Thirty years ago, The North Face outfitted a team of six explorers hailing from the US, the United Kingdom, China, France, the Soviet Union, and Japan for the first dogsled crossing of Antarctica. It took the crew (and their 36 dogs) roughly seven months to traverse the full 3,741-mile stretch of ice, a journey that entailed temperatures as low as 100 below zero and a storm that lasted 50 days. But the slog proved worthwhile—it brought early attention to climate change and helped keep the Antarctic Treaty intact.
Decades later, it's also giving outerwear addicts something to obsess over via The North Face's reintroduction of the iconic Trans-Antarctica Collection.
The collection is lean yet luminous with retro-bright hues of orange, teal, and purple dominating. It includes a pant, hoodie, and fleece, but the keystone is the Expedition Parka. Filled with responsibly sourced, 700-fill down, it's big, baggy, covered in patches, loaded with pockets, and features a mid-body cinch. Perfect for arctic blasts in the wild and the city.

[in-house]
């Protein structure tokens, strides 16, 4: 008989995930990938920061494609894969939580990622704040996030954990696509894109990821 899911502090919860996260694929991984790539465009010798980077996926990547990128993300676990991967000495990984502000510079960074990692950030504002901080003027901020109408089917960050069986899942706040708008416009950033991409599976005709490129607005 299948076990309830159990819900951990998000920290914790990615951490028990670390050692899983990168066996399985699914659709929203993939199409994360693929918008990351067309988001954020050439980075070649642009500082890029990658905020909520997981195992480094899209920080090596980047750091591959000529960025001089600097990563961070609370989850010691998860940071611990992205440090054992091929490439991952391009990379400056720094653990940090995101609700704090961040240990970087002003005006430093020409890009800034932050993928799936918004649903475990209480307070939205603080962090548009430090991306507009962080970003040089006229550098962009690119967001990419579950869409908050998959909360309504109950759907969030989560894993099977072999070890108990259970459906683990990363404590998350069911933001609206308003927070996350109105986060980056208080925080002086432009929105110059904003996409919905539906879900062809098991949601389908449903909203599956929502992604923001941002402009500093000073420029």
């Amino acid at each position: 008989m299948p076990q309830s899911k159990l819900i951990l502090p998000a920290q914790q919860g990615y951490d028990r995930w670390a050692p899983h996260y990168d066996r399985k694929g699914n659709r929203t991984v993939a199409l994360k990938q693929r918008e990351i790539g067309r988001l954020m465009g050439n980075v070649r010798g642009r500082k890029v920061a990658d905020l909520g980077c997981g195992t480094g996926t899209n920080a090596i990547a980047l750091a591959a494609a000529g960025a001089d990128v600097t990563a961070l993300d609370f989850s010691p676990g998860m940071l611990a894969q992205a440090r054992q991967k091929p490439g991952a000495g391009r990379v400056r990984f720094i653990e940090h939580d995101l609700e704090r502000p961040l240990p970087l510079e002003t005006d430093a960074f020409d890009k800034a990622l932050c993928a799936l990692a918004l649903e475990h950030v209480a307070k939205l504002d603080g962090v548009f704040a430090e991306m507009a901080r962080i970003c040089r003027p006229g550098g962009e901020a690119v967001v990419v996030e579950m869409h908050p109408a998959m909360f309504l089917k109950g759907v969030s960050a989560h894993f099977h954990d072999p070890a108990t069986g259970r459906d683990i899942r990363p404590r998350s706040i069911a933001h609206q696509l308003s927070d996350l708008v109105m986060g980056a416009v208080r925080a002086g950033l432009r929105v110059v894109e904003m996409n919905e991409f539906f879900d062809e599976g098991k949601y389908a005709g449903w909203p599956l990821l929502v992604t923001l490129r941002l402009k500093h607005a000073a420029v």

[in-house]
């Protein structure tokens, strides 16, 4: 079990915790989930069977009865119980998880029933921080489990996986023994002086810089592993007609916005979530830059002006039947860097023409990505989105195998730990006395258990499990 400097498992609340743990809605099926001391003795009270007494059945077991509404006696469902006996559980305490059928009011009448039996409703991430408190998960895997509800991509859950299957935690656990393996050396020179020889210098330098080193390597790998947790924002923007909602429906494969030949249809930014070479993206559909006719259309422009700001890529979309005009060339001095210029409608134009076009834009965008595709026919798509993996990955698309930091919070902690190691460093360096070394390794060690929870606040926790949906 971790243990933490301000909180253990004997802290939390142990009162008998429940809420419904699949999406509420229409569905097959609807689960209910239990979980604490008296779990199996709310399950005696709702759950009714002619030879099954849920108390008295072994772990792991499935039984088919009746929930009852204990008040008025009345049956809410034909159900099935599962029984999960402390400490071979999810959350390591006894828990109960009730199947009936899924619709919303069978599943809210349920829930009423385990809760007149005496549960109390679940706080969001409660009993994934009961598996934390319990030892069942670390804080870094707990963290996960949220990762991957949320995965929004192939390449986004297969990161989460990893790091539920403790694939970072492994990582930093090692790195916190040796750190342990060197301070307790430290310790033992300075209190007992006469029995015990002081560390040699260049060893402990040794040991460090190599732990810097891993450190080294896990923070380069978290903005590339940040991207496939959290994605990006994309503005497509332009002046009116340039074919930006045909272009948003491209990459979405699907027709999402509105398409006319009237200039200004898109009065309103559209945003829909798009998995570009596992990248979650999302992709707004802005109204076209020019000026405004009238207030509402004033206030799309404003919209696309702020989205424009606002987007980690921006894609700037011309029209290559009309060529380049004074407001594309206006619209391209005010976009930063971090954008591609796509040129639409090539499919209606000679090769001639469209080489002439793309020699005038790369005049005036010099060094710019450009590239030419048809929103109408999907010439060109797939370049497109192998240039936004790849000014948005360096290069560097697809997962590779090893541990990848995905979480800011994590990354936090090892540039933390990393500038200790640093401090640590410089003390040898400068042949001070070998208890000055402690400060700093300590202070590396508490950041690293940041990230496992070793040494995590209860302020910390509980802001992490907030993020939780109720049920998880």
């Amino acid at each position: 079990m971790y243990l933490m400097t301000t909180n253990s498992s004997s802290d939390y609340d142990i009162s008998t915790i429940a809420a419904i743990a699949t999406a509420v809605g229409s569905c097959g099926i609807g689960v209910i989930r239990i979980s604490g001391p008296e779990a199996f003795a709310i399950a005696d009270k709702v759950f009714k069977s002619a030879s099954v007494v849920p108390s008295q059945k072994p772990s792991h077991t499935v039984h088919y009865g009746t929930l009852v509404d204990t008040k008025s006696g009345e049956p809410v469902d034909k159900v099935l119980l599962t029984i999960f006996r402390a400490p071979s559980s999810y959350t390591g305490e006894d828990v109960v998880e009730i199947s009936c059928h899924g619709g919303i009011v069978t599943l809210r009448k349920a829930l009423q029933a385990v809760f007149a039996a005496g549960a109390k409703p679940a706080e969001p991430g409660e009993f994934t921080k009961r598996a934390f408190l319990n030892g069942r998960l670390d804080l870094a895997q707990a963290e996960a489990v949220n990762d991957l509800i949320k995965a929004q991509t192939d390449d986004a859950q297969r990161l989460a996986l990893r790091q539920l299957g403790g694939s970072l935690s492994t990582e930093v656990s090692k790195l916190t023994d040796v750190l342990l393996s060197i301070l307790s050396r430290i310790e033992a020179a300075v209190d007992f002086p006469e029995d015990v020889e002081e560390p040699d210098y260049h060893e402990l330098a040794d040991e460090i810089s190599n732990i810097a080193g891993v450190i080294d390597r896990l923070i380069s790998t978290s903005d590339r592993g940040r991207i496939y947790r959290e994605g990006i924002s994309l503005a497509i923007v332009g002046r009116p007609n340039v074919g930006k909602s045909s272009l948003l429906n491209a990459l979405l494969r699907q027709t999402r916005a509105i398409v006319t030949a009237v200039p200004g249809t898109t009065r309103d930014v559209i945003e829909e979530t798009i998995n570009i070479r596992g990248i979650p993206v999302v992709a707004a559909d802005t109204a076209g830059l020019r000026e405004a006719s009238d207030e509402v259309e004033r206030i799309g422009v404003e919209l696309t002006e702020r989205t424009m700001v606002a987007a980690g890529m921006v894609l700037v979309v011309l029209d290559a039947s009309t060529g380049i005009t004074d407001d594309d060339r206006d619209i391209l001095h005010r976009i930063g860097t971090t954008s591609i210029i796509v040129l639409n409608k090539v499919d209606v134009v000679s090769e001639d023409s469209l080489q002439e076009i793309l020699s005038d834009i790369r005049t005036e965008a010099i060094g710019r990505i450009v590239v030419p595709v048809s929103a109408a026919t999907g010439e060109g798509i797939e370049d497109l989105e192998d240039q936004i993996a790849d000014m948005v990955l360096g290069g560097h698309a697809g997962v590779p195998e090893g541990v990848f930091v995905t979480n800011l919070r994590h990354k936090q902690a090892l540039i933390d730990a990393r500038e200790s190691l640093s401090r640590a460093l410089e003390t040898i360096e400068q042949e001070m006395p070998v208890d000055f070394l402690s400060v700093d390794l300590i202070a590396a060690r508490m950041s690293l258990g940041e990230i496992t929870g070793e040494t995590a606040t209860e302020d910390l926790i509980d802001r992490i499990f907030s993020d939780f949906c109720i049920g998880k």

The parka is also the most like the original gear worn by the explorers who undertook the Antarctic crossing, though there are some interesting differences. The flags have changed—Russia's has been updated, and China's is absent—as have the logos emblazoned on each shoulder.
Originally it was Gore-Tex on the right and UAP on the left. The latter stands for Union des Assurances de Paris, an insurance company that put in $2 million to finance the trip (expedition leader Will Steger originally opposed the logo placement in a fight against the over-corporatization of such adventures, a struggle that remains relevant today).
Other updates of note include recycled materials and DryVent waterproof fabric. Antarctic-grade gear has become lighter and warmer in the past few decades, but the reissue is wholly worthy for frigid winters in urban locales.
Starting at $99, the collection is available in select global markets and retailers and will be available in the US on November 9.